Lawmakers Want More Chefs for State Pork


By Adam Wittenberg, Record-Journal staff

The city has more than $12 million in state money for flood control and downtown redevelopment on the table, but getting it out of the Capitol and into city coffers is another matter.

For decades, city leaders and legislatures have wrestled through the political process in Hartford to bring back funds for local projects. The state borrows money in the form of long-term bonds to help municipalities pay for everything from multimillion-dollar school construction to smaller grants for a park or nonprofit group.

Politicians and the governor like being able to take credit for the grants, but the process of approving and allocating money is somewhat murky. A reform movement is gathering steam, but it remains to be seen whether politicians will agree to curb their power over what some have called "the barrel the pork's put in."

Gov. M. Jodi Rell, a Republican, like her predecessor John G. Rowland, has battled with the legislature over bonding. It's a political tool used by both sides, but the governor has the upper hand. She controls the agenda for the State Bond Commission, the agency that releases funds. No money goes out without her approval.

It's a form of local property tax relief, legislators say, when the state helps pay to clean up a blighted property or buy a piece of land to preserve open space.

But frustrations rise when the money isn't released.

Legislators routinely approve more projects than they realistically expect Rell to bond, but caucus leaders generally press for a short list of items they expect will reach the agenda.

Since taking over for Rowland in mid-2004, Rell has sought to make the bonding process more open.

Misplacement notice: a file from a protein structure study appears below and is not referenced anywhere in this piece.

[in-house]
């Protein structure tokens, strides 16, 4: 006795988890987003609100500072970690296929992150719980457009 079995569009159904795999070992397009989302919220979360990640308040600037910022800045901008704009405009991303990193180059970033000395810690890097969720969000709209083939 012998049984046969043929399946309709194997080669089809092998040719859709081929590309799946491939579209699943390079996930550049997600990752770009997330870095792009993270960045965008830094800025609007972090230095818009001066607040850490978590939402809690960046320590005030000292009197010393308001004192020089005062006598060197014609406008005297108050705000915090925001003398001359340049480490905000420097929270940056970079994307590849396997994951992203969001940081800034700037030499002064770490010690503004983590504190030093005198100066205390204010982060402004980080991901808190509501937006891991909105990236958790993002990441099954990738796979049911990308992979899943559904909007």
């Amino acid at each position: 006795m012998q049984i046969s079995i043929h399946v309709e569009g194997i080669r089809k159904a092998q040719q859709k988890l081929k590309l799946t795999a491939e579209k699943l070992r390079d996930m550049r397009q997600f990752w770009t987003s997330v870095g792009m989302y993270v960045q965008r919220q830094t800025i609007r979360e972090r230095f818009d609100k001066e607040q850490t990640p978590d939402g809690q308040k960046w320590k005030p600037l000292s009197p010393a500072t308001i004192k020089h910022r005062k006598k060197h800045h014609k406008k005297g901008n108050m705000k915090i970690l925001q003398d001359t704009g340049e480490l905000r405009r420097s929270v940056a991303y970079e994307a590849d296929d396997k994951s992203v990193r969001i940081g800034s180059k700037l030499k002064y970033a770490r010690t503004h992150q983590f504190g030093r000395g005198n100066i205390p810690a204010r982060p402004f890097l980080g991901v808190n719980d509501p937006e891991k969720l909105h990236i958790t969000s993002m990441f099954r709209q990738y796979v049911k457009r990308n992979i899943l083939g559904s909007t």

Whereas Rowland approved pools of money for areas such as flood control and economic development and then distributed the funds among various projects, Rell allowed legislators to include specific items in the 2005 biennial bonding bill. She then assigned her staff and the applicable state agencies to review the requests and advise her on their merit.

But the inner workings of the process are closed to the public - and even to the legislature. No one knows what project is coming next, or how their request stacks up against the others.

The lack of a public review and an openly competitive process leads to questionable spending, says Robert Santy, president of the Connecticut Economic Resource Center, a nonprofit think tank that promotes economic development.

Wanted: A vision

A more open system is needed, he said, complete with uniform standards for projects and an overall strategy for state growth.

"In transportation, federal and state law requires the development of transportation investment plans that set priorities for capital expenditures. Why can't we extend a similar process to other bonding projects?" Santy wrote in a report last month.